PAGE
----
Like a blithe child colouring on the walls despite protests, nothing deterred F.N. Souza (b. 1924) from asserting his art. His art, whose first impact is to shock, elicits a childlike element of uninhibited honesty with no filter, unafraid, and almost oblivious to those offended. His unrestrained and thought-provoking body of work makes one wonder about the power of art and its hold over the human psyche. Broad and bold lines jump out of the canvas attacking with speed, deeming him an eternal rebel.
The only time I have seen M. F. Husain in person was at his exhibition in honour of singer M. S. Subbulakshmi at a gallery in Chennai (Madras) in 2004. Wearing no footwear, except for thick black socks, and wielding a massive paintbrush in one hand, Husain was surrounded by a group of Chennai’s socialites. I was patiently waiting behind them to meet Husain when he suddenly popped out and said, “Hello”. I was giddy with excitement and asked him to autograph the invitation card I had in my hand. He did so and quickly moved on to greet the next visitor. Husain was as excited to meet unknown gallery visitors as they were to meet him—the energy was amazing for a man who, at that time, was 91 years old. A year or so later, Husain left India, never to return.
At first sight, this encaustic painting – rendered in heated beeswax, into which pigments of various colours have been mixed – seems to be worlds away from what most viewers know of Bhupen Khakhar’s work. There are no limp-limbed yet curiously wide-awake men from a broad middle class; no domestic interiors laid out for erotic encounter; no playful or picaresque encounters among figures whose ordinariness is belied by some eccentric bodily feature or undecipherable gesture. No figures at all, in fact.
Stated below is the text of the second catalogue of the Bombay Progressive Artists' Group in collaboration with the Calcutta Group. Gobardhan Ash's works were exhibited in the joint show of the Calcutta Group and Progressive Artists’ Group alongside masters such as K.H. Ara, Francis Newton Souza, Maqbool Fida Husain, S.H. Raza, H.A. Gade, and S.K. Bakre at Calcutta in 1950. This document is indeed a historically prominent yet lesser-known artistic discovery in the world of modern Indian art.
A silent, dedicated artist content amidst the walls of paintings stacked in his Begampur mud house stirred a quiet revolution against the preconceived notions of artistic expression. No wonder Gobardhan Ash (b.1907) carved a niche for himself as an individualistic artist who fearlessly explored diverse artistic styles and techniques.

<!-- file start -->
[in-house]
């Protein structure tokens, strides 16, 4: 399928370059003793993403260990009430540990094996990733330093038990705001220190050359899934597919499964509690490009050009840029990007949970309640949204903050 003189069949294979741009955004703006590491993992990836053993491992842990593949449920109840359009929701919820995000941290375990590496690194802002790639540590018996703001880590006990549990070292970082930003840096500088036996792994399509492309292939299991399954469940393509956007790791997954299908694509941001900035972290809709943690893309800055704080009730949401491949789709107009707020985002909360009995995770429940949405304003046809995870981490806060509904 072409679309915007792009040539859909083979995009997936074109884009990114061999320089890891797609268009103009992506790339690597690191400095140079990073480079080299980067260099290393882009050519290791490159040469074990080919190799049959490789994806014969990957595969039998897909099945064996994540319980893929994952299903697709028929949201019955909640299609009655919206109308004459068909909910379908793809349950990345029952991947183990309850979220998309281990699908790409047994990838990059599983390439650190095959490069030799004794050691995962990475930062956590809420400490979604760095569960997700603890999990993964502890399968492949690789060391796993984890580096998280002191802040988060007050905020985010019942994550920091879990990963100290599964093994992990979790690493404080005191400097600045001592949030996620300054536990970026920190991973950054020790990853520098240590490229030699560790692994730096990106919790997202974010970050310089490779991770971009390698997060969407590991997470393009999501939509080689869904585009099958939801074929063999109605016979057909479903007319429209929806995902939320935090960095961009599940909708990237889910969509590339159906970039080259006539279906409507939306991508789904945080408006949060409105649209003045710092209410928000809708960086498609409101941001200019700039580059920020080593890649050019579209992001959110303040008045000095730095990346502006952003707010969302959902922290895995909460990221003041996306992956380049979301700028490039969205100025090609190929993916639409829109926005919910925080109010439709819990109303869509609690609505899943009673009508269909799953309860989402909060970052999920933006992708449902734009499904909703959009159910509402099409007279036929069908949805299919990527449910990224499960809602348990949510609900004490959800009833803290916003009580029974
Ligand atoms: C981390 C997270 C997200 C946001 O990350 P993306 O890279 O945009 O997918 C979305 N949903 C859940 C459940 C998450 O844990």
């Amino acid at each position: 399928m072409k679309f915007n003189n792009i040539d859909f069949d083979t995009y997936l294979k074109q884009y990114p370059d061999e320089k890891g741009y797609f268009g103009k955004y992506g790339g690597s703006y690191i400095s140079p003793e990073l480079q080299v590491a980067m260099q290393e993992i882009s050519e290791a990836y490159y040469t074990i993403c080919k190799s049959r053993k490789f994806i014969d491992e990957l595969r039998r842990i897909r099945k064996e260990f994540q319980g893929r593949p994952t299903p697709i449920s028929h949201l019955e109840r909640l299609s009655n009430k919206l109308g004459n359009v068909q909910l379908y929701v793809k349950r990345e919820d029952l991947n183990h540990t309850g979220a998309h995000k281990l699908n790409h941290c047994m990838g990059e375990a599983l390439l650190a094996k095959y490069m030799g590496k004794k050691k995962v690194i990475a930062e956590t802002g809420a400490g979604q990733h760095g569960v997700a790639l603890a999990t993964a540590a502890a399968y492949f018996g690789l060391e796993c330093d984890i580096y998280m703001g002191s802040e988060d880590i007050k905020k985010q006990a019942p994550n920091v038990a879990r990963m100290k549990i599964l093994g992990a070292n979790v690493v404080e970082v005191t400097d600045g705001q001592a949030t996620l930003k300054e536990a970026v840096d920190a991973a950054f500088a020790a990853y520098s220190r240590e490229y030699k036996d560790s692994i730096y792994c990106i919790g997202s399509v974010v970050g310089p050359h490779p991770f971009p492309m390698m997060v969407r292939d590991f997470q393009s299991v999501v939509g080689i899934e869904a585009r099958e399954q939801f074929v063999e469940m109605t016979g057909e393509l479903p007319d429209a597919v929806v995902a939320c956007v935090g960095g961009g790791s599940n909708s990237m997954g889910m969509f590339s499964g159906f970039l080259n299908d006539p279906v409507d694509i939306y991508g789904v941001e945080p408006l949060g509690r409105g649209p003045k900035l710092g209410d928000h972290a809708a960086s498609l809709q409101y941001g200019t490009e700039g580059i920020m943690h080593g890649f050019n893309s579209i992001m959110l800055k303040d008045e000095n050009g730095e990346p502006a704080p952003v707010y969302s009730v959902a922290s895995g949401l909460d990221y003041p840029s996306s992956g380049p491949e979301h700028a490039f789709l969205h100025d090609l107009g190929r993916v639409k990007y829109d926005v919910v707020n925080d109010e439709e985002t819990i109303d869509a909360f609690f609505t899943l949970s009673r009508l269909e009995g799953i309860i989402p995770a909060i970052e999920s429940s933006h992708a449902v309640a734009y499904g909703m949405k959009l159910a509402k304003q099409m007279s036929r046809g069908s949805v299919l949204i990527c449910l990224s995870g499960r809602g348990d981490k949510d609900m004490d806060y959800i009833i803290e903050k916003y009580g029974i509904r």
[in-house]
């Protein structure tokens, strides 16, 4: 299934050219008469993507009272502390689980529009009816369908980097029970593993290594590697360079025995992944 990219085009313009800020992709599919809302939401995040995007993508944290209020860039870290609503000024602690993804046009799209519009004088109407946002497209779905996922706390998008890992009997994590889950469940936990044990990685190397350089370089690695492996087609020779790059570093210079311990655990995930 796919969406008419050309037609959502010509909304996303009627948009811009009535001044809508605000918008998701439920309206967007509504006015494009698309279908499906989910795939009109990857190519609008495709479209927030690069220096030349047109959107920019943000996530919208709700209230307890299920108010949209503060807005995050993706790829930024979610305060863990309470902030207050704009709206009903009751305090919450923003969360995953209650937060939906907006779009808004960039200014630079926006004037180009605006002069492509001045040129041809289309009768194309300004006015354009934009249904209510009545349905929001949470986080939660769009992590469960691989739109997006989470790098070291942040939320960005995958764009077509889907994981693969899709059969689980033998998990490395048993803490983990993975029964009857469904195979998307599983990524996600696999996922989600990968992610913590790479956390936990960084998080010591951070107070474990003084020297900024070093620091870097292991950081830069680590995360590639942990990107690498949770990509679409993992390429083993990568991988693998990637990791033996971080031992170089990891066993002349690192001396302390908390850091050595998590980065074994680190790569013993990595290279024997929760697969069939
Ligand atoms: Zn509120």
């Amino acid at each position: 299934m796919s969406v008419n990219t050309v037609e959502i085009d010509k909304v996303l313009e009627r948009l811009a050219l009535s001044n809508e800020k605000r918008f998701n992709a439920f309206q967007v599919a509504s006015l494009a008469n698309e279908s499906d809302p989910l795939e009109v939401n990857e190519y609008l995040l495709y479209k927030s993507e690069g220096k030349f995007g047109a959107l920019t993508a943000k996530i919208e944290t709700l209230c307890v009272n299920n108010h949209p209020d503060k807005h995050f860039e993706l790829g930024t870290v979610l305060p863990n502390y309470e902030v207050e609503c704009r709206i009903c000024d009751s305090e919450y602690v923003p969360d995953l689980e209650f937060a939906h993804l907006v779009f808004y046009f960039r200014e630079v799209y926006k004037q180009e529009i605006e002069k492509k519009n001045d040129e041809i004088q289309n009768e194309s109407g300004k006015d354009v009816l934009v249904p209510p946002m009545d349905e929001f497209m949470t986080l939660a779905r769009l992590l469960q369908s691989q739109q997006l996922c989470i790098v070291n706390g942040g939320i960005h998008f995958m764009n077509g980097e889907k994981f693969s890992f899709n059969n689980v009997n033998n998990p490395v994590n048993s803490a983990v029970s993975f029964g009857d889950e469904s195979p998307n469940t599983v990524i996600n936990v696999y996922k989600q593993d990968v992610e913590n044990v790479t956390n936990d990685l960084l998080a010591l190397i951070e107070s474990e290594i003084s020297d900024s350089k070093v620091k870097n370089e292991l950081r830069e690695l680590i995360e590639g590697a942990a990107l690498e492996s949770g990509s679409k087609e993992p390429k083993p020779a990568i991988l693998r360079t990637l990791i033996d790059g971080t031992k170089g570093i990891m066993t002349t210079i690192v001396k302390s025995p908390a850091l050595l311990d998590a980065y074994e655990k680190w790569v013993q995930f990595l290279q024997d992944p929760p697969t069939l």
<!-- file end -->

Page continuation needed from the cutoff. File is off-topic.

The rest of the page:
Years ago, artists from various walks of life gravitated towards a creative anomaly near Mumbai's Opera House. The Weavers' Service Centre was established in the 1950s by Pupul Jayakar. Masters such as Prabhakar Barwe, Anand Mohan Naik, Gautam Waghela, Ramesh Vaghela, and Gopal Adivrekar designed textiles at the center for years to support themselves while exploring their identities as artists.
"My father, a multifaceted man, was far ahead of the times. His thirst for knowledge led him to explore avenues of learning beyond scholastic and academic boundaries. He would travel to Mumbai frequently to collect books on various subjects ranging from painting to photography and embroidery to film making. These books were imported from Britain by Englishmen who had big stores in Mumbai.
The city of Kolhapur in southern Maharashtra is often called Kalapur, a city of the arts: a tag that originated in the early twentieth century. This was a result of a social and cultural transformation initiated by Chhatrapati Shahu Maharaj (1874-1922).
Manu Parekh was born in 1939 in Gujarat. Parekh completed a Diploma in Drawing and Painting from the Sir J.J. School of Art, Mumbai, in 1962. Parekh’s early work explored the relationships between man and nature, as he thought that it was an energetic link that had to be celebrated.
On the canvas, Krishen Khanna's main concern has been with the human condition and its moral predicament. His approach to this came from a search for allegories that lent themselves to pictorial interpretation and irony. One of his most popular themes is the ‘bandwallahs’ whom Khanna encountered when he was driving out of the Garhi studios in New Delhi.
Jamini Roy's rejection of the western academic style of painting led to him being inspired by Bengali folk paintings. Before he made the complete switch to the pat style paintings, he was depicting village life and folk. This work shows a personal reconstruction of another Indian reality that was often not seen in urban areas.